For those who pre­fer ear­lier art, the place to go is the Palace of the Le­gion of Honor, a French-style palace built by rich fran­cophile San Fran­cis­cans as a me­mo­rial to Cal­i­for­ni­ans who died in World War I.

The col­lec­tion is as­ton­ish­ing. It con­tains ex­quis­ite sculp­tures from an­cient Egypt and Baby­lo­nia, as well as beau­ti­ful ob­jects from an­cient China, Greece and Rome. There is a large col­lec­tion of French porce­lain from the 18th cen­tury. There are paint­ings by Rubens, Guer­cino, Hals, van Gogh and Cezanne, among many other mas­ter­pieces.

There is also a spe­cial hall ded­i­cated to sculp­tures by Rodin, and an­other that re­con­structs a room in an 18th-cen­tury French chateau, com­plete with por­traits, furniture and ta­pes­tries.

The Palace of the Le­gion of Honor is lo­cated in Lin­coln Park, which looks down on the Golden Gate Bridge. From Lin­coln Park it is not far to the Pre­sidio, part of which has now been taken over by Ge­orge Lu­cas and his var­i­ous film com­pa­nies ded­i­cated to pro­duc­ing dig­i­tal ef­fects for films and com­puter games. There is at least one great restau­rant in Lu­cas­film’s com­plex: the weirdly named Pres a Vi. But then there are great restau­rants ev­ery­where in San Fran­cisco. They take their food se­ri­ously here and the variety and qual­ity of restau­rants is ex­tremely high. The pre­cip­i­tous fall in the dol­lar means most of them are ex­traor­di­nar­ily good value at the mo­ment. Greens, a veg­e­tar­ian restau­rant that has a glo­ri­ous view of the Golden Gate Bridge, is one ex­am­ple among many.

Greens is lo­cated in Fort Ma­son. (You have to book, but it is well worth it.) Fort Ma­son is next to San Fran­cisco’s ma­rina, where hun­dreds of posh yachts are a vivid re­minder of how many rich peo­ple live here. Al­ca­traz, the is­land that used to house the most no­to­ri­ous prison in Amer­ica, sits in the chan­nel op­po­site.

Next to the ma­rina are two of San Fran­cisco’s most in­ter­est­ing build­ings: the Palace of Fine Arts and the Ex­plorato­rium. The Palace of Fine Arts is an enor­mous, Ro­man-in­spired mon­u­ment with ti­tanic sculp­tures and in­tri­cate re­liefs. Built for the 1915 Panama Pa­cific Ex­po­si­tion, it has some­how sur­vived wind, rain, earth­quakes and the de­sire of de­vel­op­ers to pull it down and re­place it with of­fices or apart­ments. Walk­ing around it is a strangely in­spir­ing ex­pe­ri­ence. The Ex­plorato­rium is a science mu­seum full of ex­hibits you can watch, lis­ten to and touch. The imag­i­na­tion and tech­ni­cal skill that have gone into their de­sign makes the Ex­plorato­rium an en­gag­ing place to spend sev­eral hours on a rainy day. And if you have chil­dren with you, they’ll love it.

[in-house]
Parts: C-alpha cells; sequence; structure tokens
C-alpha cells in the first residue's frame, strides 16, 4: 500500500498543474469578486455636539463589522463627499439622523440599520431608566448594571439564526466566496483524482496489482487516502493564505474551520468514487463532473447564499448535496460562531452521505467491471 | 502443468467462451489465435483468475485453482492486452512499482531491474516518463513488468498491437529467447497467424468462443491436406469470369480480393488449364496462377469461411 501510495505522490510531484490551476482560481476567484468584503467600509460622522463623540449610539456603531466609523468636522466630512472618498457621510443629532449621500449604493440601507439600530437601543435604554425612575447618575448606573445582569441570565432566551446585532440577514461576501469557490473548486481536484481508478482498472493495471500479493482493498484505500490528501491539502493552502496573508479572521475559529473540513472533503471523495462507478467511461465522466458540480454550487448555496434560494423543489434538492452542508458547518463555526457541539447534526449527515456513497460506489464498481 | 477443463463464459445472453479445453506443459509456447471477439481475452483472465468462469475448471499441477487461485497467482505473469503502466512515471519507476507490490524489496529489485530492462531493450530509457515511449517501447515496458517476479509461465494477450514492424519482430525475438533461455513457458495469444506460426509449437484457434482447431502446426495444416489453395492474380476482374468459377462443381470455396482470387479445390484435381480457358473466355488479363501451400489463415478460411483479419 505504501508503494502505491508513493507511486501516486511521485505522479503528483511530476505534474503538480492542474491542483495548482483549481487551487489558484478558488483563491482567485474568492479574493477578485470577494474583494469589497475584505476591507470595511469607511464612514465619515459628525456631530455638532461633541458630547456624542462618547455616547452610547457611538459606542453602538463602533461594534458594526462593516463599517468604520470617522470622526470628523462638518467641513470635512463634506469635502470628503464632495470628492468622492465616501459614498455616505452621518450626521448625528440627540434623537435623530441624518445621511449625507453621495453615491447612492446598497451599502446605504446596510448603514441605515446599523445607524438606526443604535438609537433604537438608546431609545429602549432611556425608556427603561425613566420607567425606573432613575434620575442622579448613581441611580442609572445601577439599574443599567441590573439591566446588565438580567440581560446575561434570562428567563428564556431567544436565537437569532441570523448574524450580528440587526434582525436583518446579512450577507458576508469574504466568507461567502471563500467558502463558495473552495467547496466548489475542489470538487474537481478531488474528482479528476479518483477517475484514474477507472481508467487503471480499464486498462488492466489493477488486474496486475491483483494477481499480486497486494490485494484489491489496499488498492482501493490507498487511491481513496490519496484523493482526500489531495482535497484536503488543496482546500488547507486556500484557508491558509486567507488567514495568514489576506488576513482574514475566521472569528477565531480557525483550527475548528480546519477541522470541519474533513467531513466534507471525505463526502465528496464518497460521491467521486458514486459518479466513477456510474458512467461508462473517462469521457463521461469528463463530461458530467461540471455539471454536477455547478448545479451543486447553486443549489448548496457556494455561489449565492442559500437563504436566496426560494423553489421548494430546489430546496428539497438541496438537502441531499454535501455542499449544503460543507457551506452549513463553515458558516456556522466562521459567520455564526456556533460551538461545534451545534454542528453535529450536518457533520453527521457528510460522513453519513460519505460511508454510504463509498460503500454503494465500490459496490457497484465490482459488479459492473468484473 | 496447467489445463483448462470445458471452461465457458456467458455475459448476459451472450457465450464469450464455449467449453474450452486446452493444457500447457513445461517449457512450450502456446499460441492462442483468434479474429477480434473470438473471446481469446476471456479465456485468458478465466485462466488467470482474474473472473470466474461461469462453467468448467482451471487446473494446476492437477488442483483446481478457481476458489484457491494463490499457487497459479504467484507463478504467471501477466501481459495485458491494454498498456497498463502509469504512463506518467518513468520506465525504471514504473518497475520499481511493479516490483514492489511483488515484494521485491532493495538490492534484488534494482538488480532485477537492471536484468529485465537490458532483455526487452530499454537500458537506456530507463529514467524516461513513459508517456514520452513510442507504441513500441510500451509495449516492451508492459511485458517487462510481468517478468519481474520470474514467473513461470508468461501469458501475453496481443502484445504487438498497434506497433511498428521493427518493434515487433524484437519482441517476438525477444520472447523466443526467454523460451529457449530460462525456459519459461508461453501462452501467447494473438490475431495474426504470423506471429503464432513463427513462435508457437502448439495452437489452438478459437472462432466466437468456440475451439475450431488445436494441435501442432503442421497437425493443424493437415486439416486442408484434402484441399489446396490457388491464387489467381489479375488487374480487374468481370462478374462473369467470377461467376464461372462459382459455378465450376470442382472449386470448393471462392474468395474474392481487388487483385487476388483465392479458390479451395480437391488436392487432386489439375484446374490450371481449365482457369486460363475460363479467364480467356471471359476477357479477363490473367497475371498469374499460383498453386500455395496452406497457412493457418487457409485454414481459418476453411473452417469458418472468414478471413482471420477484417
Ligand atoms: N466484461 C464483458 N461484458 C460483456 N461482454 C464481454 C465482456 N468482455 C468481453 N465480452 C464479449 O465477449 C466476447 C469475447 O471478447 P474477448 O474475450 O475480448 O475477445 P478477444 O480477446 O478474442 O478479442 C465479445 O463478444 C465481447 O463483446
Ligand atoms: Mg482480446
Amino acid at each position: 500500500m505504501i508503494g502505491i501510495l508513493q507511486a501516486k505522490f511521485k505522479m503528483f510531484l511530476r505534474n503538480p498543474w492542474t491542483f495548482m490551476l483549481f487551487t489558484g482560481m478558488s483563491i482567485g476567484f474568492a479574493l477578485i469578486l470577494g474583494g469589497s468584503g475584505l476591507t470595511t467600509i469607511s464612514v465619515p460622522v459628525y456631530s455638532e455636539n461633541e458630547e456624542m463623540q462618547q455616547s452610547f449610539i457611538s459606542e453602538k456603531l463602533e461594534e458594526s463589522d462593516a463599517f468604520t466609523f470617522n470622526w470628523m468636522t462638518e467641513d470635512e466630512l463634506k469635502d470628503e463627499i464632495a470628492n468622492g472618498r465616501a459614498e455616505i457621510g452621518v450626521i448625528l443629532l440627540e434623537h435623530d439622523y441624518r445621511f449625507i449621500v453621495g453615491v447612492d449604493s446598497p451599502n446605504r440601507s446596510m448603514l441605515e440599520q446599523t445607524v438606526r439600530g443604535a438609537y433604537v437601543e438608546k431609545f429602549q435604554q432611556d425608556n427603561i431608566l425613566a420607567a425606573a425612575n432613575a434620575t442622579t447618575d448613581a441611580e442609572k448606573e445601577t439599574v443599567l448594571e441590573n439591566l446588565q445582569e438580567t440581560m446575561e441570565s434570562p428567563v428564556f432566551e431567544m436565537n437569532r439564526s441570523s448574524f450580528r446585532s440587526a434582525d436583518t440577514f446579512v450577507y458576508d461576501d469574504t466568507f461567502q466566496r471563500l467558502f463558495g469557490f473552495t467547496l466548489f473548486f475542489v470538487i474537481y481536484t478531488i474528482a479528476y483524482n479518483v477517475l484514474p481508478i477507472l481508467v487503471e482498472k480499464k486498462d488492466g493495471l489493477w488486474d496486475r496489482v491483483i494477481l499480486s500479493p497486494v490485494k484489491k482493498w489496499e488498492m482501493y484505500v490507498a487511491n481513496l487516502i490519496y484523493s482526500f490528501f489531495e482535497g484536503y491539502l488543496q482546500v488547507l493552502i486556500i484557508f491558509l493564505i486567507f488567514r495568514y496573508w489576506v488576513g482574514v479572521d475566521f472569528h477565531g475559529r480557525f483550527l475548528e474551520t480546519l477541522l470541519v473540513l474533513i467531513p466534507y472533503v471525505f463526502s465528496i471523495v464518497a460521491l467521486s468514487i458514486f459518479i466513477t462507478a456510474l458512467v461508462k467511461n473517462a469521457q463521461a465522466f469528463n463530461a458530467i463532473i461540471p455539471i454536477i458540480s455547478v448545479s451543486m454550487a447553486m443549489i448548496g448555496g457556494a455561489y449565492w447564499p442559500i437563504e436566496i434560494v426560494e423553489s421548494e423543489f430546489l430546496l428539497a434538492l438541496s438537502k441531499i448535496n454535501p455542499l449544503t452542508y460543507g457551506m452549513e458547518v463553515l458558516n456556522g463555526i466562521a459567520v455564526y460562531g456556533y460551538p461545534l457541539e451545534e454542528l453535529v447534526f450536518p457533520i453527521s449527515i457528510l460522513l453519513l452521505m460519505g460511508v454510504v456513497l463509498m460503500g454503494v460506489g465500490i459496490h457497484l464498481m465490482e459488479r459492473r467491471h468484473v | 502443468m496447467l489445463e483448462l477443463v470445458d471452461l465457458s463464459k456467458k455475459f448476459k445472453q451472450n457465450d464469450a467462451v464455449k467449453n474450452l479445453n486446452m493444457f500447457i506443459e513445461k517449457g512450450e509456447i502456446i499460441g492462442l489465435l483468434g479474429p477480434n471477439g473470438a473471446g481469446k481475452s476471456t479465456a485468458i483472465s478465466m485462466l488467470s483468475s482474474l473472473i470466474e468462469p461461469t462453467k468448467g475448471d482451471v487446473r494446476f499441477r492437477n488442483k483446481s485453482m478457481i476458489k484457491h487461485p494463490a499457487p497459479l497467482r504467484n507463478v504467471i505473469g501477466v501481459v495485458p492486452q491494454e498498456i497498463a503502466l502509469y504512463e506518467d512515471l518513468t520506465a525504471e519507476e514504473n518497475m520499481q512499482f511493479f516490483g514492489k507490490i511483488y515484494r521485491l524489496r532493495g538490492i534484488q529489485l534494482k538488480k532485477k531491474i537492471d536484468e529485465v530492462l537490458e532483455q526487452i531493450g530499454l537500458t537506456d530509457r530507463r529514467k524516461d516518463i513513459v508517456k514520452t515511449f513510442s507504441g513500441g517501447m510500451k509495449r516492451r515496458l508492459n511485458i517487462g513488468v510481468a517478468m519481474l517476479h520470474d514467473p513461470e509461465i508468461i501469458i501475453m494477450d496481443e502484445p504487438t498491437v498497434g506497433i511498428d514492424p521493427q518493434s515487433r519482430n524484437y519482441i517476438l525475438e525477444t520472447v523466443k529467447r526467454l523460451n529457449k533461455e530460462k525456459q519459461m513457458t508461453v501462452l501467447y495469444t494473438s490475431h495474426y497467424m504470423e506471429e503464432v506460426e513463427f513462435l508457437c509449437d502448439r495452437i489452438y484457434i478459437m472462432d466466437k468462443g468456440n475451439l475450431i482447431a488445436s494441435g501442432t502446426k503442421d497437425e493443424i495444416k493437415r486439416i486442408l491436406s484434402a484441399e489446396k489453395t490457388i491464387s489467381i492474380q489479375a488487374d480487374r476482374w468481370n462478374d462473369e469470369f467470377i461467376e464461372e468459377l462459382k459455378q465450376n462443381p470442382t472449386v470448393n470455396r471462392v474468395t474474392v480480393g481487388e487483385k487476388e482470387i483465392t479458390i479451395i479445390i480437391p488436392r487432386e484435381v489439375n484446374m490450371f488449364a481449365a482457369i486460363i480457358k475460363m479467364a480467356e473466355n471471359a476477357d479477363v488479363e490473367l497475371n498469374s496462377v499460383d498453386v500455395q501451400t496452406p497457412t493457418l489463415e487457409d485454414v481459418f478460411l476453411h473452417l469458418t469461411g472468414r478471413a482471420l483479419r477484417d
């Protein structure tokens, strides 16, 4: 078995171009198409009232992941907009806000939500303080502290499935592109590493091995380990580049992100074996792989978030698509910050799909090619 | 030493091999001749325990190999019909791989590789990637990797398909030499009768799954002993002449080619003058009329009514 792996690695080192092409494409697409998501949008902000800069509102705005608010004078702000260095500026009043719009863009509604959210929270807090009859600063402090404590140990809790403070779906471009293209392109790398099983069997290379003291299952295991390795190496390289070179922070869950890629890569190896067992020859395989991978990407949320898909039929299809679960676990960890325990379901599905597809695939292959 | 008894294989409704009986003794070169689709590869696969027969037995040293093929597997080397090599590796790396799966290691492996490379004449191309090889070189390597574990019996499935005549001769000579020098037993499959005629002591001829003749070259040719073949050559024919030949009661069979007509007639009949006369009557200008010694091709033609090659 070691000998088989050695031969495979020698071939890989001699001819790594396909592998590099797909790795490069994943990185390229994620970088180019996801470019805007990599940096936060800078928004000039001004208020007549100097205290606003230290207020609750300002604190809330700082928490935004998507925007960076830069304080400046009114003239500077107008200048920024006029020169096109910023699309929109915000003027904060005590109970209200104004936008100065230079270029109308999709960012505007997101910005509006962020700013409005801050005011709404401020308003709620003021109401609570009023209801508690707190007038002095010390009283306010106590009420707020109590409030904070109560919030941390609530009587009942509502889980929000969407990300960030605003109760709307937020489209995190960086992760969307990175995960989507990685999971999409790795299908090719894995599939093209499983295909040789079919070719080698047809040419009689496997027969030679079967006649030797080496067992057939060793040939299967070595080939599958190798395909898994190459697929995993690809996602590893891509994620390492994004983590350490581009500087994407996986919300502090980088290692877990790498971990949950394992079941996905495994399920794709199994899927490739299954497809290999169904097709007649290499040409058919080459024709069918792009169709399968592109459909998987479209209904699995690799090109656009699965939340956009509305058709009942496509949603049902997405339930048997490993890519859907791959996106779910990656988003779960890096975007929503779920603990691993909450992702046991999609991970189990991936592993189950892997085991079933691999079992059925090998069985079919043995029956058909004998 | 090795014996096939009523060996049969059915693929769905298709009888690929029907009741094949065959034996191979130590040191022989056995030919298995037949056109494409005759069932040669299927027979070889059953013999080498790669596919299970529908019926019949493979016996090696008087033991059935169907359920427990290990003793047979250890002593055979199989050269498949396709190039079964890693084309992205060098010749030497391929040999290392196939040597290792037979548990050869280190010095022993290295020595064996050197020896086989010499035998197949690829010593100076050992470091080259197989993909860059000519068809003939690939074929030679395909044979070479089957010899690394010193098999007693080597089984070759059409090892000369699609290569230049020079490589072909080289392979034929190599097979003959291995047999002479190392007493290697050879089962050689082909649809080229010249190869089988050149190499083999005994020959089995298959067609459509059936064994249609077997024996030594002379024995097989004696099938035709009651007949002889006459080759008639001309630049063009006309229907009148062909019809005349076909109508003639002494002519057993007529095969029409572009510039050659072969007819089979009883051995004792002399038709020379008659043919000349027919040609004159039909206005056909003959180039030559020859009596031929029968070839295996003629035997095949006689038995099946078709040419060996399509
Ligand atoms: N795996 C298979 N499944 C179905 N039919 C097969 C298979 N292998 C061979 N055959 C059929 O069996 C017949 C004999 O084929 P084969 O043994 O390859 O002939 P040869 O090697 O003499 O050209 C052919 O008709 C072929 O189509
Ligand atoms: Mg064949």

Mark Twain said that when the world ended, he wanted to be in Cincin­nati, be­cause Cincin­nati is al­ways 10 years be­hind the times. You don’t want to be in San Fran­cisco when the end is nigh, be­cause San Fran­cisco is al­ways sev­eral years ahead of the times. Many of the move­ments that have come to char­ac­terise con­tem­po­rary cul­ture — fem­i­nism, gay rights, e-com­merce and, more gen­er­ally, let-it-all-hang-out, do-what-youfeel-good-about he­do­nism — be­gan here.

A tol­er­ant and gen­er­ous at­ti­tude to plea­sure is one of the city’s char­ac­ter­is­tics, and it is why San Fran­cisco is a place where it is hard to feel de­pressed. Hang­ing out in cafes is one of the best things to do here: it may be an aim­less ac­tiv­ity but some­how, in this city, it in­stils the hope that, well, one way or an­other, things will work out.

And that’s be­cause, in San Fran­cisco, they usu­ally do. The Spec­ta­tor


Mist op­por­tu­ni­ties: The fog rolls away to re­veal the Golden Gate Bridge and the dis­tant city, main pic­ture; right, from top, cy­cling on An­gel Is­land; a North Beach cafe; a cable car